Lisa Ludden lives, writes and teaches in Northern California. A finalist for the Tucson Festival of Books Literary Awards, her work has appeared or is forthcoming in The Indianola Review, MockingHeart Review, The Stillwater Review and elsewhere. She directs the New Works Writing Project, where students work to develop ten-minute plays that are then staged for an audience.
I don't have to remind you about the dead, the stifling,
the noise, walking through the house.
I pretend objects are enough. A sweater,
with its long sleeves. Sometimes it is, that sweater.
More often, it's an opening, a ditch
without a digger, lined with molten leaves.
That ribbon on your coat. I didn't know
then as it was. Just what is left — remaindered
with composure fading, because
you are sleeping and I have found your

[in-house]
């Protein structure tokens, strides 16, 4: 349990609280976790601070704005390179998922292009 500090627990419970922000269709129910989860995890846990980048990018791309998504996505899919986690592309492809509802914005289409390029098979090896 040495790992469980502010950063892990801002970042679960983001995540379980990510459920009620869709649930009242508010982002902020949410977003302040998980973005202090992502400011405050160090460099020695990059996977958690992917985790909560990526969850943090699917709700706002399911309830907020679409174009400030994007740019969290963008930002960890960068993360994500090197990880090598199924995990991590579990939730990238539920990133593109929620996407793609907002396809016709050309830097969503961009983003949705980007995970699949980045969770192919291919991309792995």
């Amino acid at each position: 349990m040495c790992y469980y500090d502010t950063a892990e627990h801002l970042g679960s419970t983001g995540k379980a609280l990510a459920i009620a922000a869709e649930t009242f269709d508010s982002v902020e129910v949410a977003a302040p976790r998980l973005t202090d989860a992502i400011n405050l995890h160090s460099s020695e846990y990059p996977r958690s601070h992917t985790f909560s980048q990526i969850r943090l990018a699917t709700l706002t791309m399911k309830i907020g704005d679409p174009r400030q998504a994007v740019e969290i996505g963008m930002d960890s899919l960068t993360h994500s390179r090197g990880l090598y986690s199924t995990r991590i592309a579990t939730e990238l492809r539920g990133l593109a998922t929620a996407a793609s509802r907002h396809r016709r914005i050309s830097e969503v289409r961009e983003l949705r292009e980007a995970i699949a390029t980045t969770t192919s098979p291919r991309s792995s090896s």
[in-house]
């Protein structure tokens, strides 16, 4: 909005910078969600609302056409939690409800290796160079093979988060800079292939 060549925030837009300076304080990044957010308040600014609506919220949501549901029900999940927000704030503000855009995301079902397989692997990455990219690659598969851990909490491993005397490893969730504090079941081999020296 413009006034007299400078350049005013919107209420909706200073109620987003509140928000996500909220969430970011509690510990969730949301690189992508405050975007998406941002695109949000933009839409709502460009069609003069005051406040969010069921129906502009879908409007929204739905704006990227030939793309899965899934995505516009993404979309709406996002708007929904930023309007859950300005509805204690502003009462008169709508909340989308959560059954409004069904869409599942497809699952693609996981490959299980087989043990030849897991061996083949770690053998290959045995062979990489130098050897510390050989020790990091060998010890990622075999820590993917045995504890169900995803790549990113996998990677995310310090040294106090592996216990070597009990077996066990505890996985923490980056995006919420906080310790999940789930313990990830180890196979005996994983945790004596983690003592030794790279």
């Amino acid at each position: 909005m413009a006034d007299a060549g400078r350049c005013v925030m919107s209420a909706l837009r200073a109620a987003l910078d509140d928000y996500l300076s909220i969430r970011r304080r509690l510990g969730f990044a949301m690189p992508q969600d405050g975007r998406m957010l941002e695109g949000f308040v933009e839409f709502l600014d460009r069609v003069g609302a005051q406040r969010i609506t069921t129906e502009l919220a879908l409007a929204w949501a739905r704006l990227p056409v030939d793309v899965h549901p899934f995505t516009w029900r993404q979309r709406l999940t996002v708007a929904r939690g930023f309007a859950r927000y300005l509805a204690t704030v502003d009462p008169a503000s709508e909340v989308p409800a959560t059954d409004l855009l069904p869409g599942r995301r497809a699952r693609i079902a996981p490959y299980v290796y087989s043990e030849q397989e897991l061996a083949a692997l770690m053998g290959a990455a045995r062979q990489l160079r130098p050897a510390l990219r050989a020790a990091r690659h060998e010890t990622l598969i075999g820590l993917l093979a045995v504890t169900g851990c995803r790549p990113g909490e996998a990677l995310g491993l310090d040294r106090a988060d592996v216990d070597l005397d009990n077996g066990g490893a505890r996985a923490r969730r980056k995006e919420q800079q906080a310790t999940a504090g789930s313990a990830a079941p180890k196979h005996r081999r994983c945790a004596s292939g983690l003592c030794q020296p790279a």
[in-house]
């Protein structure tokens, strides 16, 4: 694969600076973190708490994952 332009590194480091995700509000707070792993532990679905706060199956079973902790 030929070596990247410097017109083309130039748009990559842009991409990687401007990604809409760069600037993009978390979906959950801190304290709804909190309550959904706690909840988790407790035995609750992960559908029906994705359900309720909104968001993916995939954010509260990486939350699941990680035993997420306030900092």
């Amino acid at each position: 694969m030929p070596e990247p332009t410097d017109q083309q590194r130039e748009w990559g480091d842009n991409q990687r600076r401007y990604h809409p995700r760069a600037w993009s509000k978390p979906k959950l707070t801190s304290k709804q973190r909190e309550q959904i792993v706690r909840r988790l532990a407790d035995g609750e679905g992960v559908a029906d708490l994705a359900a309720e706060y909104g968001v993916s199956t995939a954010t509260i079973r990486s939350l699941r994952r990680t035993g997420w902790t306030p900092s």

bustled warmth. I'm looking at languages
for a word that is between care for and love.
To hold love. As a noun. To begin this sleep
into wakening, wrap arms. My adult learning curve.
"Remaindered" is a poem I began writing 10 years ago as I was examining the relationship between familial love and loss, from an outside perspective, all while I was falling in love. This is what emerged.
Glass: A Journal of Poetry is published monthly by Glass Poetry Press.
All contents © the author.